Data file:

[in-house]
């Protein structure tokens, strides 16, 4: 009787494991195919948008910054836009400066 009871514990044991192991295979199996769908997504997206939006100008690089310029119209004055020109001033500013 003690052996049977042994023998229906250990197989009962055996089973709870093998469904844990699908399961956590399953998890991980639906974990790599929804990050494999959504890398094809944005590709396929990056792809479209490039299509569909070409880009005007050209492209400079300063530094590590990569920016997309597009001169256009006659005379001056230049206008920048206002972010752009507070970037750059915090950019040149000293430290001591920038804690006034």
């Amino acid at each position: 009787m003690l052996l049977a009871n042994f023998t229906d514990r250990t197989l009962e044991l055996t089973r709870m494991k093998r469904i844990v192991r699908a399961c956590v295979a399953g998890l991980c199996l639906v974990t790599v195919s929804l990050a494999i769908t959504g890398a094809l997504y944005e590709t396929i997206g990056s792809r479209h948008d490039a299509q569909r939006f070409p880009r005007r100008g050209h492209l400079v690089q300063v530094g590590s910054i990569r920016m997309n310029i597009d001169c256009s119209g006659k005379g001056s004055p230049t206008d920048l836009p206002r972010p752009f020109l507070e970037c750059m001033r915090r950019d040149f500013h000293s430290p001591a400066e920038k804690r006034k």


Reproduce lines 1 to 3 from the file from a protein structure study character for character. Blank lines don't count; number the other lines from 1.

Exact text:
[in-house]
């Protein structure tokens, strides 16, 4: 009787494991195919948008910054836009400066 009871514990044991192991295979199996769908997504997206939006100008690089310029119209004055020109001033500013 003690052996049977042994023998229906250990197989009962055996089973709870093998469904844990699908399961956590399953998890991980639906974990790599929804990050494999959504890398094809944005590709396929990056792809479209490039299509569909070409880009005007050209492209400079300063530094590590990569920016997309597009001169256009006659005379001056230049206008920048206002972010752009507070970037750059915090950019040149000293430290001591920038804690006034």
């Amino acid at each position: 009787m003690l052996l049977a009871n042994f023998t229906d514990r250990t197989l009962e044991l055996t089973r709870m494991k093998r469904i844990v192991r699908a399961c956590v295979a399953g998890l991980c199996l639906v974990t790599v195919s929804l990050a494999i769908t959504g890398a094809l997504y944005e590709t396929i997206g990056s792809r479209h948008d490039a299509q569909r939006f070409p880009r005007r100008g050209h492209l400079v690089q300063v530094g590590s910054i990569r920016m997309n310029i597009d001169c256009s119209g006659k005379g001056s004055p230049t206008d920048l836009p206002r972010p752009f020109l507070e970037c750059m001033r915090r950019d040149f500013h000293s430290p001591a400066e920038k804690r006034k």